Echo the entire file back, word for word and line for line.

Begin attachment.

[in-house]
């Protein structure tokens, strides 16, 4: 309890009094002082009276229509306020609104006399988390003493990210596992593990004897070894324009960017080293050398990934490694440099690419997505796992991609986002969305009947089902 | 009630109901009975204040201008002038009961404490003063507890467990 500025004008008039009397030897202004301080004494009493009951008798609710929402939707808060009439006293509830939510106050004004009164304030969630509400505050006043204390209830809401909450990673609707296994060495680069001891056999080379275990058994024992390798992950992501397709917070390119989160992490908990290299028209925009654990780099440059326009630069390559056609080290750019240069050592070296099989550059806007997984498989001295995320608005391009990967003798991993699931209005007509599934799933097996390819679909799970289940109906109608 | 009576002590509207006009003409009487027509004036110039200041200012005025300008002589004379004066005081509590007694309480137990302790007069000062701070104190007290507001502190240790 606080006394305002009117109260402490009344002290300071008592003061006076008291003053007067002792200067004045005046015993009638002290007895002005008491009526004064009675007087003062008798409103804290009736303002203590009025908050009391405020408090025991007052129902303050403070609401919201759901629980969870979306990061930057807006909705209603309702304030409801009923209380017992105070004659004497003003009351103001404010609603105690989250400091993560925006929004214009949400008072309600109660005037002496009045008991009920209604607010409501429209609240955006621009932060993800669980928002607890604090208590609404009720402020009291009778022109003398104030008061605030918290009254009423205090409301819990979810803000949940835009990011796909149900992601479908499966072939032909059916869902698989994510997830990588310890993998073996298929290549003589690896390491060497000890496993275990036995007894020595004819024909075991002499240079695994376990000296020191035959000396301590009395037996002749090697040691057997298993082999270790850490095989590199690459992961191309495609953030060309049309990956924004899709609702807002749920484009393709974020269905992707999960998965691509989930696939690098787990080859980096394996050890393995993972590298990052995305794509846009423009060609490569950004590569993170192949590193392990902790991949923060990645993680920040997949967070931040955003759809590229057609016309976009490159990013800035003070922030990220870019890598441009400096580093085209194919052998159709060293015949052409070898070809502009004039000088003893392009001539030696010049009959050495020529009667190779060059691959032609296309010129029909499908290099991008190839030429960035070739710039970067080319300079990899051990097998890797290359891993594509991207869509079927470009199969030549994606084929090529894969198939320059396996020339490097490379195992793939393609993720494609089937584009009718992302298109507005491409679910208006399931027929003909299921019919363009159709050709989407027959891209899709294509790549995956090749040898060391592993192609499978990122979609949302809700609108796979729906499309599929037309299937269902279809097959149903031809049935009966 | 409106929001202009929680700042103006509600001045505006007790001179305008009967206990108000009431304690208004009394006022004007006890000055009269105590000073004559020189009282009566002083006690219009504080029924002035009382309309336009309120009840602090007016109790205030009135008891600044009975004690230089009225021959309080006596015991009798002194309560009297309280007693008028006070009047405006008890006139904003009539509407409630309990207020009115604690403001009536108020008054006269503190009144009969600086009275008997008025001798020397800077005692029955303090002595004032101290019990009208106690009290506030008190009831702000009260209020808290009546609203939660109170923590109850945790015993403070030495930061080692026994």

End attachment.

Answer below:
[in-house]
């Protein structure tokens, strides 16, 4: 309890009094002082009276229509306020609104006399988390003493990210596992593990004897070894324009960017080293050398990934490694440099690419997505796992991609986002969305009947089902 | 009630109901009975204040201008002038009961404490003063507890467990 500025004008008039009397030897202004301080004494009493009951008798609710929402939707808060009439006293509830939510106050004004009164304030969630509400505050006043204390209830809401909450990673609707296994060495680069001891056999080379275990058994024992390798992950992501397709917070390119989160992490908990290299028209925009654990780099440059326009630069390559056609080290750019240069050592070296099989550059806007997984498989001295995320608005391009990967003798991993699931209005007509599934799933097996390819679909799970289940109906109608 | 009576002590509207006009003409009487027509004036110039200041200012005025300008002589004379004066005081509590007694309480137990302790007069000062701070104190007290507001502190240790 606080006394305002009117109260402490009344002290300071008592003061006076008291003053007067002792200067004045005046015993009638002290007895002005008491009526004064009675007087003062008798409103804290009736303002203590009025908050009391405020408090025991007052129902303050403070609401919201759901629980969870979306990061930057807006909705209603309702304030409801009923209380017992105070004659004497003003009351103001404010609603105690989250400091993560925006929004214009949400008072309600109660005037002496009045008991009920209604607010409501429209609240955006621009932060993800669980928002607890604090208590609404009720402020009291009778022109003398104030008061605030918290009254009423205090409301819990979810803000949940835009990011796909149900992601479908499966072939032909059916869902698989994510997830990588310890993998073996298929290549003589690896390491060497000890496993275990036995007894020595004819024909075991002499240079695994376990000296020191035959000396301590009395037996002749090697040691057997298993082999270790850490095989590199690459992961191309495609953030060309049309990956924004899709609702807002749920484009393709974020269905992707999960998965691509989930696939690098787990080859980096394996050890393995993972590298990052995305794509846009423009060609490569950004590569993170192949590193392990902790991949923060990645993680920040997949967070931040955003759809590229057609016309976009490159990013800035003070922030990220870019890598441009400096580093085209194919052998159709060293015949052409070898070809502009004039000088003893392009001539030696010049009959050495020529009667190779060059691959032609296309010129029909499908290099991008190839030429960035070739710039970067080319300079990899051990097998890797290359891993594509991207869509079927470009199969030549994606084929090529894969198939320059396996020339490097490379195992793939393609993720494609089937584009009718992302298109507005491409679910208006399931027929003909299921019919363009159709050709989407027959891209899709294509790549995956090749040898060391592993192609499978990122979609949302809700609108796979729906499309599929037309299937269902279809097959149903031809049935009966 | 409106929001202009929680700042103006509600001045505006007790001179305008009967206990108000009431304690208004009394006022004007006890000055009269105590000073004559020189009282009566002083006690219009504080029924002035009382309309336009309120009840602090007016109790205030009135008891600044009975004690230089009225021959309080006596015991009798002194309560009297309280007693008028006070009047405006008890006139904003009539509407409630309990207020009115604690403001009536108020008054006269503190009144009969600086009275008997008025001798020397800077005692029955303090002595004032101290019990009208106690009290506030008190009831702000009260209020808290009546609203939660109170923590109850945790015993403070030495930061080692026994």